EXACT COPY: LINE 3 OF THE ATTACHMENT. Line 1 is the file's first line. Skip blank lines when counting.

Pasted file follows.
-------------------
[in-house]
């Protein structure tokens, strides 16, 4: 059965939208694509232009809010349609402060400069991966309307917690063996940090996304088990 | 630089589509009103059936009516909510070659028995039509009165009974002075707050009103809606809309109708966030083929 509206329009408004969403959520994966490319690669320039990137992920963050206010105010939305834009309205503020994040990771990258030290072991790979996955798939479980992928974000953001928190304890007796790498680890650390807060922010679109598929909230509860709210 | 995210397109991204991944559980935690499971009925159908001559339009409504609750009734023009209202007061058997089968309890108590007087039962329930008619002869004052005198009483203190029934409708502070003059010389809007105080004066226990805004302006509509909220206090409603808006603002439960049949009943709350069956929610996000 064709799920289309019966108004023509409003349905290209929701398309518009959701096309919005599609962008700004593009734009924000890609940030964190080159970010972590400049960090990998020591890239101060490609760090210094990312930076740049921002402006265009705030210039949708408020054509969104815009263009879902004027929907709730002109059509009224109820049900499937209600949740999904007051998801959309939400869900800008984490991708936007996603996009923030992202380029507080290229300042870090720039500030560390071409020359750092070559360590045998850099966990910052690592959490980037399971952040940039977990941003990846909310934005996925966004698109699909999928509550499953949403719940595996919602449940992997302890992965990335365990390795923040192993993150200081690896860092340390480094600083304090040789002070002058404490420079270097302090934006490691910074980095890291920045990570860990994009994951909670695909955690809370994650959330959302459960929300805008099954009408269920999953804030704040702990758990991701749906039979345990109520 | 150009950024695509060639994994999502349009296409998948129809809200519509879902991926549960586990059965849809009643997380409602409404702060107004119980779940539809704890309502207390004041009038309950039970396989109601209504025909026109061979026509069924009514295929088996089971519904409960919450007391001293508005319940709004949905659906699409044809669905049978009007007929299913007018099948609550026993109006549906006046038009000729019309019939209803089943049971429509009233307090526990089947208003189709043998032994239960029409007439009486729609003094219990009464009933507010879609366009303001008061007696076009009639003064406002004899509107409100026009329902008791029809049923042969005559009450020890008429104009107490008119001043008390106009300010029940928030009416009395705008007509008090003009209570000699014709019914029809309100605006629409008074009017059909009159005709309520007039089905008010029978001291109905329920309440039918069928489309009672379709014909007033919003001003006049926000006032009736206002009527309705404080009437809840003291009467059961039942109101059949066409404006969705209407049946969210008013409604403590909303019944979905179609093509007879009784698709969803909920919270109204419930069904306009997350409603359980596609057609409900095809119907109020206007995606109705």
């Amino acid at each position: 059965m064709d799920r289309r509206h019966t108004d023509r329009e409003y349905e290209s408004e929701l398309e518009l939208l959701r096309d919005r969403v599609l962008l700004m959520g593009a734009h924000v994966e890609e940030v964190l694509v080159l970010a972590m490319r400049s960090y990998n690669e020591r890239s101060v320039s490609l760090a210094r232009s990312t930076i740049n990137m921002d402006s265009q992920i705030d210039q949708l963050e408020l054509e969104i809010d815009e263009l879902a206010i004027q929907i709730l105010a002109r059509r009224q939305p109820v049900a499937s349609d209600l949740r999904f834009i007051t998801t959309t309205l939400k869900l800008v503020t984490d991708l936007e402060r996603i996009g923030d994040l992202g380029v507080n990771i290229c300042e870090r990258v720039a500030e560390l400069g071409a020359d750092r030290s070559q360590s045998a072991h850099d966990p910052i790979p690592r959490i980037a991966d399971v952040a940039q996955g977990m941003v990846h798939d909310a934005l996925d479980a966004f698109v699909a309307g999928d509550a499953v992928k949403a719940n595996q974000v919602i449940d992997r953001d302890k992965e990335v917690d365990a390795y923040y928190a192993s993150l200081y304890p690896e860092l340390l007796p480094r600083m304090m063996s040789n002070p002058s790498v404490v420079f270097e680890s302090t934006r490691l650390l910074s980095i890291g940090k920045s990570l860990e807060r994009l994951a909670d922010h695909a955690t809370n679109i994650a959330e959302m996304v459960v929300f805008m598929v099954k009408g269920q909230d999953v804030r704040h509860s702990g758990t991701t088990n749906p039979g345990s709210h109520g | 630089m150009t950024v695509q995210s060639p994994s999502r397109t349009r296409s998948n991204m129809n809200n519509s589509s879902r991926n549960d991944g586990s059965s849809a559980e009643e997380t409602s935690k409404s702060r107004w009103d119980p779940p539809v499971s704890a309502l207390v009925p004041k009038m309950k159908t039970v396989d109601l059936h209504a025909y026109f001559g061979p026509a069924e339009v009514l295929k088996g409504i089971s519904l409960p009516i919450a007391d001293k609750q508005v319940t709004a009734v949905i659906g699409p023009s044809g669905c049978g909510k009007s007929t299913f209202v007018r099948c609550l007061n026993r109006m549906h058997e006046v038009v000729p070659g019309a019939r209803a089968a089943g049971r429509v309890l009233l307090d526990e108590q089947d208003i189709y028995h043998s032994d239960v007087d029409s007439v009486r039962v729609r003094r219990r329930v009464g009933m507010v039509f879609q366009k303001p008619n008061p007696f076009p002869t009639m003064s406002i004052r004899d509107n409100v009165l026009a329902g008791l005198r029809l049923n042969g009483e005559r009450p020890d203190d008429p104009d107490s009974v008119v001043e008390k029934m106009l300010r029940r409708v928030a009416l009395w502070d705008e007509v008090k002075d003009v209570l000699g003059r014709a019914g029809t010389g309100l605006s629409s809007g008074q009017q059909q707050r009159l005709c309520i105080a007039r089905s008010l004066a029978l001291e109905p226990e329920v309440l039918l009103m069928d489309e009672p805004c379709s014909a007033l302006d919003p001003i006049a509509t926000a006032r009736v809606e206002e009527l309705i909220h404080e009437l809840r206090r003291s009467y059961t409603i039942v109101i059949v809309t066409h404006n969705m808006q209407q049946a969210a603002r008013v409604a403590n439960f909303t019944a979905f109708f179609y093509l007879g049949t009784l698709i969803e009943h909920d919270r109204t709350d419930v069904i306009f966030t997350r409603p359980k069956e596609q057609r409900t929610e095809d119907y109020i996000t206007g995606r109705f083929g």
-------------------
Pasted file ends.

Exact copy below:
């Amino acid at each position: 059965m064709d799920r289309r509206h019966t108004d023509r329009e409003y349905e290209s408004e929701l398309e518009l939208l959701r096309d919005r969403v599609l962008l700004m959520g593009a734009h924000v994966e890609e940030v964190l694509v080159l970010a972590m490319r400049s960090y990998n690669e020591r890239s101060v320039s490609l760090a210094r232009s990312t930076i740049n990137m921002d402006s265009q992920i705030d210039q949708l963050e408020l054509e969104i809010d815009e263009l879902a206010i004027q929907i709730l105010a002109r059509r009224q939305p109820v049900a499937s349609d209600l949740r999904f834009i007051t998801t959309t309205l939400k869900l800008v503020t984490d991708l936007e402060r996603i996009g923030d994040l992202g380029v507080n990771i290229c300042e870090r990258v720039a500030e560390l400069g071409a020359d750092r030290s070559q360590s045998a072991h850099d966990p910052i790979p690592r959490i980037a991966d399971v952040a940039q996955g977990m941003v990846h798939d909310a934005l996925d479980a966004f698109v699909a309307g999928d509550a499953v992928k949403a719940n595996q974000v919602i449940d992997r953001d302890k992965e990335v917690d365990a390795y923040y928190a192993s993150l200081y304890p690896e860092l340390l007796p480094r600083m304090m063996s040789n002070p002058s790498v404490v420079f270097e680890s302090t934006r490691l650390l910074s980095i890291g940090k920045s990570l860990e807060r994009l994951a909670d922010h695909a955690t809370n679109i994650a959330e959302m996304v459960v929300f805008m598929v099954k009408g269920q909230d999953v804030r704040h509860s702990g758990t991701t088990n749906p039979g345990s709210h109520g | 630089m150009t950024v695509q995210s060639p994994s999502r397109t349009r296409s998948n991204m129809n809200n519509s589509s879902r991926n549960d991944g586990s059965s849809a559980e009643e997380t409602s935690k409404s702060r107004w009103d119980p779940p539809v499971s704890a309502l207390v009925p004041k009038m309950k159908t039970v396989d109601l059936h209504a025909y026109f001559g061979p026509a069924e339009v009514l295929k088996g409504i089971s519904l409960p009516i919450a007391d001293k609750q508005v319940t709004a009734v949905i659906g699409p023009s044809g669905c049978g909510k009007s007929t299913f209202v007018r099948c609550l007061n026993r109006m549906h058997e006046v038009v000729p070659g019309a019939r209803a089968a089943g049971r429509v309890l009233l307090d526990e108590q089947d208003i189709y028995h043998s032994d239960v007087d029409s007439v009486r039962v729609r003094r219990r329930v009464g009933m507010v039509f879609q366009k303001p008619n008061p007696f076009p002869t009639m003064s406002i004052r004899d509107n409100v009165l026009a329902g008791l005198r029809l049923n042969g009483e005559r009450p020890d203190d008429p104009d107490s009974v008119v001043e008390k029934m106009l300010r029940r409708v928030a009416l009395w502070d705008e007509v008090k002075d003009v209570l000699g003059r014709a019914g029809t010389g309100l605006s629409s809007g008074q009017q059909q707050r009159l005709c309520i105080a007039r089905s008010l004066a029978l001291e109905p226990e329920v309440l039918l009103m069928d489309e009672p805004c379709s014909a007033l302006d919003p001003i006049a509509t926000a006032r009736v809606e206002e009527l309705i909220h404080e009437l809840r206090r003291s009467y059961t409603i039942v109101i059949v809309t066409h404006n969705m808006q209407q049946a969210a603002r008013v409604a403590n439960f909303t019944a979905f109708f179609y093509l007879g049949t009784l698709i969803e009943h909920d919270r109204t709350d419930v069904i306009f966030t997350r409603p359980k069956e596609q057609r409900t929610e095809d119907y109020i996000t206007g995606r109705f083929g």